Cassiopea’s Winlevi uptake in acne driven by new mechanism though interest to wane

GlobalData Healthcare 30th August 2019 (Last Updated September 17th, 2019 07:42)

While Cassiopea’s Winlevi (clascoterone) is likely to be FDA approved in moderate-to-severe acne, it is at risk of diminishing clinician/patient interest following initially optimistic early uptake, experts said. The market wane could happen if clinical trial data does not match real-world experience, even if early adoption would be driven by its novel antiandrogen mechanism, they said.

Cassiopea’s Winlevi uptake in acne driven by new mechanism though interest to wane

While Cassiopea’s Winlevi (clascoterone) is likely to be FDA approved in moderate-to-severe acne, it is at risk of diminishing clinician/patient interest following initially optimistic early uptake, experts said. The market wane could happen if clinical trial data does not match real-world experience, even if early adoption would be driven by its novel antiandrogen mechanism, they said.

Patient compliance to its topical approach would be critical to maintain results, experts added, noting Cassiopea should have been specifically developed for adult females as they are sensitive to its mechanism and are highly compliant.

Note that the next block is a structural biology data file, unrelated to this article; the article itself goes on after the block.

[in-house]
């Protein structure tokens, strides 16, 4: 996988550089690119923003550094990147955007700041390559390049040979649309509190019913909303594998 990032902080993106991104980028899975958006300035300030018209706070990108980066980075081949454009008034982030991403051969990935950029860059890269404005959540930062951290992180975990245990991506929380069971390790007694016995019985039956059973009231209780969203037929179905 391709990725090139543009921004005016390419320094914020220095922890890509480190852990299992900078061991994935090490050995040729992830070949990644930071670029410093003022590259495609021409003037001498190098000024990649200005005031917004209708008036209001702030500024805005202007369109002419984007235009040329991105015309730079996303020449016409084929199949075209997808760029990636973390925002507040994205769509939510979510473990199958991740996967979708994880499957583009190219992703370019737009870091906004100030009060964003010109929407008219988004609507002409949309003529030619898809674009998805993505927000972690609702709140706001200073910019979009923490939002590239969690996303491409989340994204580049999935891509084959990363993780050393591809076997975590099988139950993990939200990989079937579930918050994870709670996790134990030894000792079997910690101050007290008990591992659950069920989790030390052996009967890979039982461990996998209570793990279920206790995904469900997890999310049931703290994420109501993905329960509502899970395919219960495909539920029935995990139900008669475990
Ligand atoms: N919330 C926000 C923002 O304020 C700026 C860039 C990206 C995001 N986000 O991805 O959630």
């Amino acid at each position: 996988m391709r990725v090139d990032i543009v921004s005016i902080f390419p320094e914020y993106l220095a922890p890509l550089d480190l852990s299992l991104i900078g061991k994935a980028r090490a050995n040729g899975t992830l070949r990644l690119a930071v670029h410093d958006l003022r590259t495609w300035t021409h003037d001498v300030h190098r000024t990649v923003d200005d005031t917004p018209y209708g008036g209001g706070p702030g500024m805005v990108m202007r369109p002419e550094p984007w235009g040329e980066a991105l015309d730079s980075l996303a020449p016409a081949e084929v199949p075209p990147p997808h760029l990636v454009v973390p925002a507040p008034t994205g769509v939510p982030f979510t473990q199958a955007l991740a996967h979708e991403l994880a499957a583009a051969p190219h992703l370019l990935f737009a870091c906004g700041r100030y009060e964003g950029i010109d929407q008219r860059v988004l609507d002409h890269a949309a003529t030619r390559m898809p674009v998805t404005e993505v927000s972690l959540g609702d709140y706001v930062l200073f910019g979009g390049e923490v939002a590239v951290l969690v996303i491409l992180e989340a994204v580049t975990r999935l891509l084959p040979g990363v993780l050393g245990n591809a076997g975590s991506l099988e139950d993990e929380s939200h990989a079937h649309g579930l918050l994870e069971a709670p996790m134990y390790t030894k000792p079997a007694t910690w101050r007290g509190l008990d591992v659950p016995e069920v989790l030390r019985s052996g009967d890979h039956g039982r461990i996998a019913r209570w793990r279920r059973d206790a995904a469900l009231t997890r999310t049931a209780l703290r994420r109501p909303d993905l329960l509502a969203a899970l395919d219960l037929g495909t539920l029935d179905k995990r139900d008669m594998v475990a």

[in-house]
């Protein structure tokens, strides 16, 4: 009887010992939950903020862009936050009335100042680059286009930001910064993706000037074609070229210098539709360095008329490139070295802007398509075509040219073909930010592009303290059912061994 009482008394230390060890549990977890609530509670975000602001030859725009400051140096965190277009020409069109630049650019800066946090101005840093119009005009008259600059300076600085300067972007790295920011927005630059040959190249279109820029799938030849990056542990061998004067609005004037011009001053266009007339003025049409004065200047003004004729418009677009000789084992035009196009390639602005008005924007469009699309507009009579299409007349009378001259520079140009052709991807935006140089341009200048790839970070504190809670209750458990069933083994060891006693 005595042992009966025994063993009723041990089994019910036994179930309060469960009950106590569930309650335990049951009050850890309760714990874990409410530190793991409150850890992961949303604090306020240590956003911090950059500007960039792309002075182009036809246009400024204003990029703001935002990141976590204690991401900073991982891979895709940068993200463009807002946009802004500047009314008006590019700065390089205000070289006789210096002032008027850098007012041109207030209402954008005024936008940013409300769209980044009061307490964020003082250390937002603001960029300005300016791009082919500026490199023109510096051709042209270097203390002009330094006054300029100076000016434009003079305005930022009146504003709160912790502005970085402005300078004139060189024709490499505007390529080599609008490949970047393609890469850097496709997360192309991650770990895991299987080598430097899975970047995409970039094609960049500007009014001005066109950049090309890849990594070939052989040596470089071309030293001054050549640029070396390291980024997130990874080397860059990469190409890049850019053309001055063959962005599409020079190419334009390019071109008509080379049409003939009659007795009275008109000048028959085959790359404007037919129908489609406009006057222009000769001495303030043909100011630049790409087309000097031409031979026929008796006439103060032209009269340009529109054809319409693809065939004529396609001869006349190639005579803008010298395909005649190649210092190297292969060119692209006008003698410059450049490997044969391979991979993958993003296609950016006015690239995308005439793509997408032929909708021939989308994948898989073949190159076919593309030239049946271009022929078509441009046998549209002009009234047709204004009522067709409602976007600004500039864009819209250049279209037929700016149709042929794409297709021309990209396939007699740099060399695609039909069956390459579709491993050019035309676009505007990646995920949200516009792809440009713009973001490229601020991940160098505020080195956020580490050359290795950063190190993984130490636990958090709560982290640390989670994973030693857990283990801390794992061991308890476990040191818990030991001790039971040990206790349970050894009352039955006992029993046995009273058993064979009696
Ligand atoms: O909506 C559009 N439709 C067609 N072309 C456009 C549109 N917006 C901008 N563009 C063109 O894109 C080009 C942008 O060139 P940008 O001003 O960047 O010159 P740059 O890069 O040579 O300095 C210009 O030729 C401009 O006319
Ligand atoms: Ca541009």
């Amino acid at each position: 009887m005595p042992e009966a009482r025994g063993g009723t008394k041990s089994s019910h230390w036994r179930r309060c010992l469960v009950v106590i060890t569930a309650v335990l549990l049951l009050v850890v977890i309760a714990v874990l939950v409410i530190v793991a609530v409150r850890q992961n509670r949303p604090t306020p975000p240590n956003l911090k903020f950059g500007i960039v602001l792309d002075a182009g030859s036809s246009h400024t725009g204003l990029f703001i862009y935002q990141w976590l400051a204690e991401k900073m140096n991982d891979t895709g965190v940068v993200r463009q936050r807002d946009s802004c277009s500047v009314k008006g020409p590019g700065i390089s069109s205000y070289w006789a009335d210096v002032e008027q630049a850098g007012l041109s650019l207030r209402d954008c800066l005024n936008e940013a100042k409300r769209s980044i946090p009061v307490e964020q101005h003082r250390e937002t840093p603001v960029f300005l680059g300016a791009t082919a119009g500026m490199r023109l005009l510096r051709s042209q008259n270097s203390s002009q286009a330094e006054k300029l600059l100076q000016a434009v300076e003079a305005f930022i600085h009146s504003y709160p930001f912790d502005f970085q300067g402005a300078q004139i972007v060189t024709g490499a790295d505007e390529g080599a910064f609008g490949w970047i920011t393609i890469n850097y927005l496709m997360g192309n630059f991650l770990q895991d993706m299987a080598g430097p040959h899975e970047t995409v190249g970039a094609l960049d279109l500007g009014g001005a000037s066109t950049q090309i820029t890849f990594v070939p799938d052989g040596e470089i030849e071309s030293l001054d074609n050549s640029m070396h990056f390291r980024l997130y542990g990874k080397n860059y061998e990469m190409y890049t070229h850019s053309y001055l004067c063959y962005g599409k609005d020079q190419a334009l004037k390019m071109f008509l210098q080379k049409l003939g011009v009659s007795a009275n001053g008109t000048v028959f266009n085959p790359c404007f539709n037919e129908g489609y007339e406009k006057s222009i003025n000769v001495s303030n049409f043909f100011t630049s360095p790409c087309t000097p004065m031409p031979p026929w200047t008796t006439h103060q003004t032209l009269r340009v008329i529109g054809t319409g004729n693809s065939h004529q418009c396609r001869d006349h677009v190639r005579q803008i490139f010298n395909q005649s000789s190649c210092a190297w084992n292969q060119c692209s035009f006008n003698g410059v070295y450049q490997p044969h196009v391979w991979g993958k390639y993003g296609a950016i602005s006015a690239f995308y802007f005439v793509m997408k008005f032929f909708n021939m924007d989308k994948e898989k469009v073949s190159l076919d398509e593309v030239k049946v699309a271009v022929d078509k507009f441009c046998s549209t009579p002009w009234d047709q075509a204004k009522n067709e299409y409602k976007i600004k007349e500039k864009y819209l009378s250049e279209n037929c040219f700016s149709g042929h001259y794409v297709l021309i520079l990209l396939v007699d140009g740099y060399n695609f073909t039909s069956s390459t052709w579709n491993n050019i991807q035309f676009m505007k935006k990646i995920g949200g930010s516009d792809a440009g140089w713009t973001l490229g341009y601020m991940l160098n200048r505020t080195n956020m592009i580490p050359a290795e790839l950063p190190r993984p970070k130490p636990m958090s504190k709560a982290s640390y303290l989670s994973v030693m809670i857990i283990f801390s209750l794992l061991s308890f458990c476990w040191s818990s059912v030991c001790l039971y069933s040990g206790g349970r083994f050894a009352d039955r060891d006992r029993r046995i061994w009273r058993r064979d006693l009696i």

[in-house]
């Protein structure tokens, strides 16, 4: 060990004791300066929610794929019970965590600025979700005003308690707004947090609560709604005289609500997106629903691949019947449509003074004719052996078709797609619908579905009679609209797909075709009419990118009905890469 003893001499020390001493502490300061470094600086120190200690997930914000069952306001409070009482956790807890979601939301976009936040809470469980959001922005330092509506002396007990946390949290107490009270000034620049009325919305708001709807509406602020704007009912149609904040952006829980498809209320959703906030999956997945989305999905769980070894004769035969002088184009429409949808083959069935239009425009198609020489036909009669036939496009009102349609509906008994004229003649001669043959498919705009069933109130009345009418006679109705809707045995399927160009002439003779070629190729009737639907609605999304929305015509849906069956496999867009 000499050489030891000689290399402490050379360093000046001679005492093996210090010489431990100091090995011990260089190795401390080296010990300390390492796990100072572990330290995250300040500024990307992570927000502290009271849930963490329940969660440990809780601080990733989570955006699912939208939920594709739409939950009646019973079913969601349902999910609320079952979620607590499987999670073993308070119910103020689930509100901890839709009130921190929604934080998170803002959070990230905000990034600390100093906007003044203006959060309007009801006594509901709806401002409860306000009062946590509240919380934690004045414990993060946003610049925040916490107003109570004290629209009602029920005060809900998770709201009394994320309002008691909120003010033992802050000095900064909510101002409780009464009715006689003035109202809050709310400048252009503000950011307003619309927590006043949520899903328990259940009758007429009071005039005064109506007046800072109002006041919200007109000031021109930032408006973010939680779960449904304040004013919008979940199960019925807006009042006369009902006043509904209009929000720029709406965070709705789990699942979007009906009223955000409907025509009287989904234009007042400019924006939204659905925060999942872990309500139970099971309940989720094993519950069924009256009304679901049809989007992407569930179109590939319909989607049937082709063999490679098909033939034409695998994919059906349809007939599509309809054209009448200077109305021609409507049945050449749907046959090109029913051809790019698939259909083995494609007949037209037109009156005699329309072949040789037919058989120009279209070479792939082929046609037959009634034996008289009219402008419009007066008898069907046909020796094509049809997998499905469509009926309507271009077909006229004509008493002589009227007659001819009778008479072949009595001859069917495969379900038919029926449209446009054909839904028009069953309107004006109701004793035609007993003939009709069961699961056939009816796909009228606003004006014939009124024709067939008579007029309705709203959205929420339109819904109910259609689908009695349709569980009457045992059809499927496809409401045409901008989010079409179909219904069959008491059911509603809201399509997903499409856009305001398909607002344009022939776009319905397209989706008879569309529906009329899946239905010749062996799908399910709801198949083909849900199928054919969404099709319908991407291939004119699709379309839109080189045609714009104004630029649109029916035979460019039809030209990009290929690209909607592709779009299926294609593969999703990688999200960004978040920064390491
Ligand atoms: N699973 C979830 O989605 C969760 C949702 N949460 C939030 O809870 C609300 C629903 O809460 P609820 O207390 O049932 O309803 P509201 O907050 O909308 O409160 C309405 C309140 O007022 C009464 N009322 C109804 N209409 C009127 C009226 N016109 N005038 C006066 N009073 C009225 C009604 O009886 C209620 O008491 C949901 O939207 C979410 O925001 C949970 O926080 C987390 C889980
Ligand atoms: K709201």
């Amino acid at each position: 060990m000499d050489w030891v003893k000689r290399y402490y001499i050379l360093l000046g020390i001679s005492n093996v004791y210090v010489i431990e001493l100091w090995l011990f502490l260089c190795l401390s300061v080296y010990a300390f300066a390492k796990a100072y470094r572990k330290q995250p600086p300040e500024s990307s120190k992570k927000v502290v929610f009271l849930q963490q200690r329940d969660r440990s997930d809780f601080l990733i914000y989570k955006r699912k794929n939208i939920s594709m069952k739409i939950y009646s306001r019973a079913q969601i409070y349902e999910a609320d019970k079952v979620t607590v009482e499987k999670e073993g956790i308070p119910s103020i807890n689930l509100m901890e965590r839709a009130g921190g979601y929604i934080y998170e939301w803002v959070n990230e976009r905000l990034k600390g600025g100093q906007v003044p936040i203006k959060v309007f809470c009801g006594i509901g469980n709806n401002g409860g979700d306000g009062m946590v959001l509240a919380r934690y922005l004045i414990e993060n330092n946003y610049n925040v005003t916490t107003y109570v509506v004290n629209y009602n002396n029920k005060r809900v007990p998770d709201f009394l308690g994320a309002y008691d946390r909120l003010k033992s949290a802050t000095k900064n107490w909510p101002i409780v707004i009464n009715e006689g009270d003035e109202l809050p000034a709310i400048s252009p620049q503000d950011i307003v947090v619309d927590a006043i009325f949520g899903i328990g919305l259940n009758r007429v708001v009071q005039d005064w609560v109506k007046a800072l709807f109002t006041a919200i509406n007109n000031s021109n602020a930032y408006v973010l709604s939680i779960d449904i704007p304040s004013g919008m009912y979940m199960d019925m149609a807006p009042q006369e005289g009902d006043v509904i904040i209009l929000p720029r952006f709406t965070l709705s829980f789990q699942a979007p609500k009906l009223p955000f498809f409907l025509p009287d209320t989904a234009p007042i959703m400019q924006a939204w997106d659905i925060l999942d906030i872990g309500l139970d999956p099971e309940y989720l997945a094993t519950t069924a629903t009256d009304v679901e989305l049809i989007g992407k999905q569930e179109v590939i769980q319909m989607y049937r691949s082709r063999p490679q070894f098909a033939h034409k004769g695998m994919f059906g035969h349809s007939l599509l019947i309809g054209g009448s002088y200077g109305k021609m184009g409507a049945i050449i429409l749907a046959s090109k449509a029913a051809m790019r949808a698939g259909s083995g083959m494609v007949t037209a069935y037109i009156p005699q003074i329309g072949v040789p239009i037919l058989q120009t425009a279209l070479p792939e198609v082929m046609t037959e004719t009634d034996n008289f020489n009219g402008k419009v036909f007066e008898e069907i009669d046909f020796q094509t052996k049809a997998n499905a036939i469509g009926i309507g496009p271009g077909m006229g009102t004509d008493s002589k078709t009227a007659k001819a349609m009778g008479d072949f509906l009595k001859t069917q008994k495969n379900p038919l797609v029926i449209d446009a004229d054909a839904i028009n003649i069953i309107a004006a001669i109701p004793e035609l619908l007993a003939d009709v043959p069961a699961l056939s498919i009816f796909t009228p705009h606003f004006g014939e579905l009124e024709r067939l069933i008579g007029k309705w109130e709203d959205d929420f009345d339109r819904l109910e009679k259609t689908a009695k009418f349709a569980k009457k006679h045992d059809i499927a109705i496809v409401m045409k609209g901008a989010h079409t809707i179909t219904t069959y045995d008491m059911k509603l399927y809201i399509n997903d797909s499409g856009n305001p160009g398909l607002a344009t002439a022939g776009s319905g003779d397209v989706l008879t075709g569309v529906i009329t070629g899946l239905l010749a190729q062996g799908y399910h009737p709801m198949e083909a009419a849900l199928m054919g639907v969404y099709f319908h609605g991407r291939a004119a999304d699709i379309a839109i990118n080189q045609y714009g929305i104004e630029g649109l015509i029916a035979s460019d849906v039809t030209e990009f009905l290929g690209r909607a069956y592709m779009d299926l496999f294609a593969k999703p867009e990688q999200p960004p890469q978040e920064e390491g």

Analysts and Cassiopea have expressed awareness that many payers will likely cover Winlevi on a nonpreferred tier. This means that prior authorisation, a requirement that a physician obtain approval from your health insurance plan to prescribe a specific medication, would likely be required, and this is a turn-off as the effort to garner evidence can be burdensome for clinicians, experts said. Patient co-payments are also likely, but coupons provided by the company could be used to ease this access barrier, they added.

Even if Winlevi’s pivotal monotherapy data is not overwhelmingly positive, it would still be approvable due to its novel mechanism and awareness that it would be ideal for adult female patients, experts noted. However, Cassiopea CEO Diana Harbort said all acne has hormone elements and available off-label antiandrogenic therapies are not used in men. Severe acne patients and certain moderate acne patients typically need a combination approach, which would boost Winlevi’s real-world efficacy profile, experts said. Winlevi’s nonimpact on hormonal imbalance is a plus for female patients, some noted.